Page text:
Greek odyssey

The stories of Greek-Australian immigrants are in danger of being lost. We talk to a historian determined to preserve them.
UNSW Media | UNSW Newsroom | 19 Sep 2016

When Associate Professor Nicholas Doumanis was told Greek newspapers in Australia were surviving on obituaries, it dawned on him that the last links to this rich part of Australia’s history were fast disappearing.

Greeks began migrating to Australia from the early days, with the largest wave coming after World War II. But while the history of their pre-war migration has been well documented, Doumanis saw that there was a gap in post-war history.

“This history is not of much interest to Greeks in Greece, and Australian historians don’t really know what to make of it,” says Doumanis, from the School of Humanities & Languages in the Faculty of Arts & Social Sciences.

“It’s left to us Greek-Australians to actually start to think about what our history is and to take it seriously. I want to make sure [our immigrant] stories are preserved and their history is understood.”

Thanks to an agreement between UNSW and the State Library of NSW, Doumanis is now working on a Greek-Australian history archive that will preserve this history. The archival collection will consist of letters, postcards, home movies and other documents curated by and held at the State Library. There will also be an oral history archive, featuring interviews with about 200 people, and eventually a book and a permanent online exhibition.

When they paid off their house they would continue saving to buy something else. They bought into the Australian dream and they moulded it.

Much has been written about the problems faced by Greeks who made the move here, including poverty, social difficulties and xenophobia.

But where, asks Doumanis, is discussion about the success stories? “I don’t mean those who came here to establish big businesses, I mean ordinary people who came here to find security and ended up developing new lives in this country and setting down roots.”

Many of those who arrived during the 1950s and '60s, usually by ship and often with little more than a suitcase, came from small villages without cars or electricity. They settled into working-class suburbs and began toiling in factories and shops. Within a short space of time they had bought their own homes, raised their families, set up businesses – the ubiquitous Greek milk bar or corner shop – and were regularly sending money to their villages back home.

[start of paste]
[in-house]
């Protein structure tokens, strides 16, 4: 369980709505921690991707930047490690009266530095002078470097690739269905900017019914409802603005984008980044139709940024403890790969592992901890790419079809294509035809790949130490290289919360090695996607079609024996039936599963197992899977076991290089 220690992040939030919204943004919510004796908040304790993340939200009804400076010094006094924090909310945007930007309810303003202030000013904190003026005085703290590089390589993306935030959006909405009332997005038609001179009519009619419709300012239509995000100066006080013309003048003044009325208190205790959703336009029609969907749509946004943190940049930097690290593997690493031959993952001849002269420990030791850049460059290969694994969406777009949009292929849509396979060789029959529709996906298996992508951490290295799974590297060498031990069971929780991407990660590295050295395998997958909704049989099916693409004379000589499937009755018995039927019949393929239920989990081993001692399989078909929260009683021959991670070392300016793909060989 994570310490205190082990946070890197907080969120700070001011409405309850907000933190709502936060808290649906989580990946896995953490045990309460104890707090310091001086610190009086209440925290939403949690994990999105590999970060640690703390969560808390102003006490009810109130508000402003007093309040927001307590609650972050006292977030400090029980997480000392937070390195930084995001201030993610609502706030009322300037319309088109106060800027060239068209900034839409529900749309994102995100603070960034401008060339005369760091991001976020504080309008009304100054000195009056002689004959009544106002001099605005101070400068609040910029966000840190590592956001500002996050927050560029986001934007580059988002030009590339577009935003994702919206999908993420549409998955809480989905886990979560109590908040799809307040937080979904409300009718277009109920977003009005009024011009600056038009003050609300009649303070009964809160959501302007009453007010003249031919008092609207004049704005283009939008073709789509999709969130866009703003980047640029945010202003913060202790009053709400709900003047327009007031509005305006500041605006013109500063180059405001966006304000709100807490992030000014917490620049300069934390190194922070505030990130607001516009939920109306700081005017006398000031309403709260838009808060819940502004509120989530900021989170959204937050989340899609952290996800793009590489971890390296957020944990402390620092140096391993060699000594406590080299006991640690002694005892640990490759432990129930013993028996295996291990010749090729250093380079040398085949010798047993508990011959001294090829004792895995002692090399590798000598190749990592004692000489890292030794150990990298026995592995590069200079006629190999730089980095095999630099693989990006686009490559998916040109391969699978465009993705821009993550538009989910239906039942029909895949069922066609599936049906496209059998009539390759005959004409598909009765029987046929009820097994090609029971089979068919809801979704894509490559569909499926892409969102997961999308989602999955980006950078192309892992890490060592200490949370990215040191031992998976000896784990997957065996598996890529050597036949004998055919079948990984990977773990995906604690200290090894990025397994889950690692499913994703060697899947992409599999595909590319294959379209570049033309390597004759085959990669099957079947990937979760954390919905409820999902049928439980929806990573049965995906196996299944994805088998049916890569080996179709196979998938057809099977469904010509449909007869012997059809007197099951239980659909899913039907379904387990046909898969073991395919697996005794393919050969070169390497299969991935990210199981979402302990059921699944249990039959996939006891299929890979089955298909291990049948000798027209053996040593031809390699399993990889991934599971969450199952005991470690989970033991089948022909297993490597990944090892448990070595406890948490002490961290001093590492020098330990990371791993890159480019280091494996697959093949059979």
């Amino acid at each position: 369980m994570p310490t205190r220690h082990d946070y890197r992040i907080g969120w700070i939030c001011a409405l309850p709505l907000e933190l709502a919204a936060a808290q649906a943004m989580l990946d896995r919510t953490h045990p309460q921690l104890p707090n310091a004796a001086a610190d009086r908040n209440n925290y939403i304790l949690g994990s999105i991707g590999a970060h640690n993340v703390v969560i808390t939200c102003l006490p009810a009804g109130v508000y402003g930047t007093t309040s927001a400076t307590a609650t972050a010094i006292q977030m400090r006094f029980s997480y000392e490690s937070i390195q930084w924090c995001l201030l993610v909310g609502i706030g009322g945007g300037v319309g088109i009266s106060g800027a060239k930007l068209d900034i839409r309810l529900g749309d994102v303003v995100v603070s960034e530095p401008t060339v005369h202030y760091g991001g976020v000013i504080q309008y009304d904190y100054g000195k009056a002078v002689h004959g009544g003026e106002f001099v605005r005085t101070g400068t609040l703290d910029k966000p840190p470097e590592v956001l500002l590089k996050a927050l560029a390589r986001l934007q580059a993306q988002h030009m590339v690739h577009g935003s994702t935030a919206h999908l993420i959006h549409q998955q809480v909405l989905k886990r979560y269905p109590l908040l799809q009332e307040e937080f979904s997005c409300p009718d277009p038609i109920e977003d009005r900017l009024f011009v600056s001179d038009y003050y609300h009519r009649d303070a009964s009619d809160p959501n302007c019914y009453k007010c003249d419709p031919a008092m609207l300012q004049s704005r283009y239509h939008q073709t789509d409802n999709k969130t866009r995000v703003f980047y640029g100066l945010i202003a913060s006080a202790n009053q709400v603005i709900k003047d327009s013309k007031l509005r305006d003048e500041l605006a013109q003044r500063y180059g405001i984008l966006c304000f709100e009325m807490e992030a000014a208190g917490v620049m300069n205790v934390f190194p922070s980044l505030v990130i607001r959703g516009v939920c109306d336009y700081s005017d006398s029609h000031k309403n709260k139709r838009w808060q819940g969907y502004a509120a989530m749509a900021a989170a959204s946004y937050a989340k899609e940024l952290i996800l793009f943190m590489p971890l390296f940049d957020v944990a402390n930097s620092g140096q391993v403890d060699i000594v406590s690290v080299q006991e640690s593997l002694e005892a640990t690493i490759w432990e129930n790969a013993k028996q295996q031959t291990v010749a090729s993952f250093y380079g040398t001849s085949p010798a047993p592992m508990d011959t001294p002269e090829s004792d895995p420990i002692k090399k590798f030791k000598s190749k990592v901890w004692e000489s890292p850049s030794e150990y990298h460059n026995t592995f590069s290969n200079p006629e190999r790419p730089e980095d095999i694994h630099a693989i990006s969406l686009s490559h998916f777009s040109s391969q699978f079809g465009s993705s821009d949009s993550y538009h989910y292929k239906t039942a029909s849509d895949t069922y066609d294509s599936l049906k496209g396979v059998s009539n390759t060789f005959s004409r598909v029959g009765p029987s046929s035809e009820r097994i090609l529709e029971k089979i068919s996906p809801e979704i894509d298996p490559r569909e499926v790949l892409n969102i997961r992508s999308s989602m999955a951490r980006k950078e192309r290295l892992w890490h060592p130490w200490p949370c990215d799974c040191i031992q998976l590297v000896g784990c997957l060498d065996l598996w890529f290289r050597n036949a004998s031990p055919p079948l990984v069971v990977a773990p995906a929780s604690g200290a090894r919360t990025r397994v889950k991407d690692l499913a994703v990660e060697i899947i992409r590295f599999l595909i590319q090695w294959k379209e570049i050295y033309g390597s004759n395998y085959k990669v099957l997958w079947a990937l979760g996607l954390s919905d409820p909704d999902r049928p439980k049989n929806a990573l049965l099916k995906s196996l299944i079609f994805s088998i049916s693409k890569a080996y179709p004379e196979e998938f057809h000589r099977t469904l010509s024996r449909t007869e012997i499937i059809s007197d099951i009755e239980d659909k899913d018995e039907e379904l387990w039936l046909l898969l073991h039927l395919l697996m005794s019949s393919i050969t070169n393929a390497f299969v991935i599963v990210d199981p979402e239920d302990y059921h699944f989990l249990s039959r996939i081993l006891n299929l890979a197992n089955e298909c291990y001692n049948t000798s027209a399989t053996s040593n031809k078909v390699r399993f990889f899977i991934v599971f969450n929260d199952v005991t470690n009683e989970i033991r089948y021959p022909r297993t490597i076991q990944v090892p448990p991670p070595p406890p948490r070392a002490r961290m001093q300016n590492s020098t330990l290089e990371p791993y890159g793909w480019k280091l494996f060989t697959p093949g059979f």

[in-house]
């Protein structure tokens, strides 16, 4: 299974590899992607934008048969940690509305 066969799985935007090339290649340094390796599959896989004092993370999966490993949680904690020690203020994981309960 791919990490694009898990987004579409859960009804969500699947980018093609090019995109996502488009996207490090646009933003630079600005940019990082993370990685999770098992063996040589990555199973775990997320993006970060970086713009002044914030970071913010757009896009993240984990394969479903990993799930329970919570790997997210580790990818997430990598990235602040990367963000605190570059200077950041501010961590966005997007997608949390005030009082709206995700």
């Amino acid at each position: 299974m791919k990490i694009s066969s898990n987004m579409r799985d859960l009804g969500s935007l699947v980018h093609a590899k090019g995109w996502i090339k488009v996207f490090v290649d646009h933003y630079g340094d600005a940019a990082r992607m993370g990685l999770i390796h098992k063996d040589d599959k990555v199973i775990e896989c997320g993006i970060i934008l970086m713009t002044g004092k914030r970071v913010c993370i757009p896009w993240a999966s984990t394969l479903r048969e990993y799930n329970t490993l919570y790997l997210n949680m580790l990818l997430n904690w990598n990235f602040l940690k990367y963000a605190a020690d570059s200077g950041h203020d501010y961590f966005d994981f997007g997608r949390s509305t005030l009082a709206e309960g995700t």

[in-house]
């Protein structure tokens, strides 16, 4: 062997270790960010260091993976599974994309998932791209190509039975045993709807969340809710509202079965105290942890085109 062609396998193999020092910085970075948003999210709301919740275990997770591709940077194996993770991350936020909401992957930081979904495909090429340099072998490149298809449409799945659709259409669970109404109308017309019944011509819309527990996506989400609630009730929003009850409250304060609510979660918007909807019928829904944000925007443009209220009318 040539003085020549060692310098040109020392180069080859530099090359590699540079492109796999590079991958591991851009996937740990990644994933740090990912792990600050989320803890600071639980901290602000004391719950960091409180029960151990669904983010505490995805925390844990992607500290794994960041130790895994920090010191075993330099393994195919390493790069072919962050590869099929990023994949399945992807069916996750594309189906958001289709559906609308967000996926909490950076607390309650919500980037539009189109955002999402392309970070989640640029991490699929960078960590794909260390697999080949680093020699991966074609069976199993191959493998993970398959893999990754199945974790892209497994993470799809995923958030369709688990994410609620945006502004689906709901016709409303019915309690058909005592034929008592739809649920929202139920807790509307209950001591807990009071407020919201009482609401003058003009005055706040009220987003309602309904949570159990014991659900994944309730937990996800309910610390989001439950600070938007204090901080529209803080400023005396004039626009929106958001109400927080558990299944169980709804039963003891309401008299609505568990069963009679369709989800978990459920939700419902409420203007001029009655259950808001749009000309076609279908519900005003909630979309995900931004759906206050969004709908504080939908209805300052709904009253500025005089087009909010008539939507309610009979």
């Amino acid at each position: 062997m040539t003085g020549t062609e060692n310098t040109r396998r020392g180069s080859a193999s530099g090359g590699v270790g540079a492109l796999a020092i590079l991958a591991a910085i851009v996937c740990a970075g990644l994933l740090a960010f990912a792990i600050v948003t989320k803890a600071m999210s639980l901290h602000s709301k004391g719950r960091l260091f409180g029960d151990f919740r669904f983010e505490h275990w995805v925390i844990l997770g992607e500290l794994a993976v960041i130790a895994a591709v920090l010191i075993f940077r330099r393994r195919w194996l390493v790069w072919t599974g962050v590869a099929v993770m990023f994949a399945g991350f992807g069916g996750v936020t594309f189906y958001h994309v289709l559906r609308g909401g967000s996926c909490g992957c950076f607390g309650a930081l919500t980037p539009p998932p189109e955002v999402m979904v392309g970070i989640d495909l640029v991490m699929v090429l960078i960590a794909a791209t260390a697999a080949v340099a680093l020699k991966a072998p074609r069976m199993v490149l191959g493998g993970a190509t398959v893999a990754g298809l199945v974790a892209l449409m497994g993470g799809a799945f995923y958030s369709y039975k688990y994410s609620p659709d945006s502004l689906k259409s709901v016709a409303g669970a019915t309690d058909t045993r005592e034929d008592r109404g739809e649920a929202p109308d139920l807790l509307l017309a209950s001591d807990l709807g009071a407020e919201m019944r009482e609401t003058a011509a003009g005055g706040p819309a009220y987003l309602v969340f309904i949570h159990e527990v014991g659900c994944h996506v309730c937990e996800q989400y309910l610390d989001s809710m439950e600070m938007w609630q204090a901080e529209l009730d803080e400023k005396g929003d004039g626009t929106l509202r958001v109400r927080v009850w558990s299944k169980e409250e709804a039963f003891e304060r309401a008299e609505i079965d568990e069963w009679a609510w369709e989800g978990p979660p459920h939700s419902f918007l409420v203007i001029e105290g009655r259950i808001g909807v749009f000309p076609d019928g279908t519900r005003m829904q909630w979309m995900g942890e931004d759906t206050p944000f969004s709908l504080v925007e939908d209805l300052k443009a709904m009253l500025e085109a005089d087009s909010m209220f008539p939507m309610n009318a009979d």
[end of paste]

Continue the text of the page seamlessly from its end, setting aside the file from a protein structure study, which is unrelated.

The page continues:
“Australia was socially difficult but they found it could give them something if they worked hard,” Doumanis says. “A lot of them would work two or three jobs in the beginning. The abundance of gainful employment made a big difference, and housing was relatively cheap. When they paid off their house they would continue saving to buy something else. They bought into the Australian dream and they moulded it.”

One of the project’s major aims, he says, is to learn about the experience of migration from the inside, to better understand what it was like to build a new life, find a niche in Australian society and to take advantage of its opportunities, particularly in education and business.

“If you are going to talk about migration you have to talk to migrants,” he says.

One thing Doumanis has already found is that life in Australia drove big social changes within the Greek community. “Women go out to work, match-making disappears, divorce isn’t as difficult because people can disappear into suburbia, inheritance traditions change so that things are divided equally,” Doumanis says.

When they returned to visit family in Greece, these migrants didn’t realise how much Australia had changed them. “You do become something different and I think on the whole it’s quite positive. There’s something good about migration,” Doumanis says.

The State Library hopes this project will become a template for archives of other ethnic groups in Australia. But first, Doumanis needs funds to kick-start the project, particularly recording the oral histories.

“Each of them will be asked about their aspirations and their stories,” he says. “What made them come to Australia? What did they expect to achieve? What happened on the first day they arrived? What was their first job? Why did they stay?”

Organisational units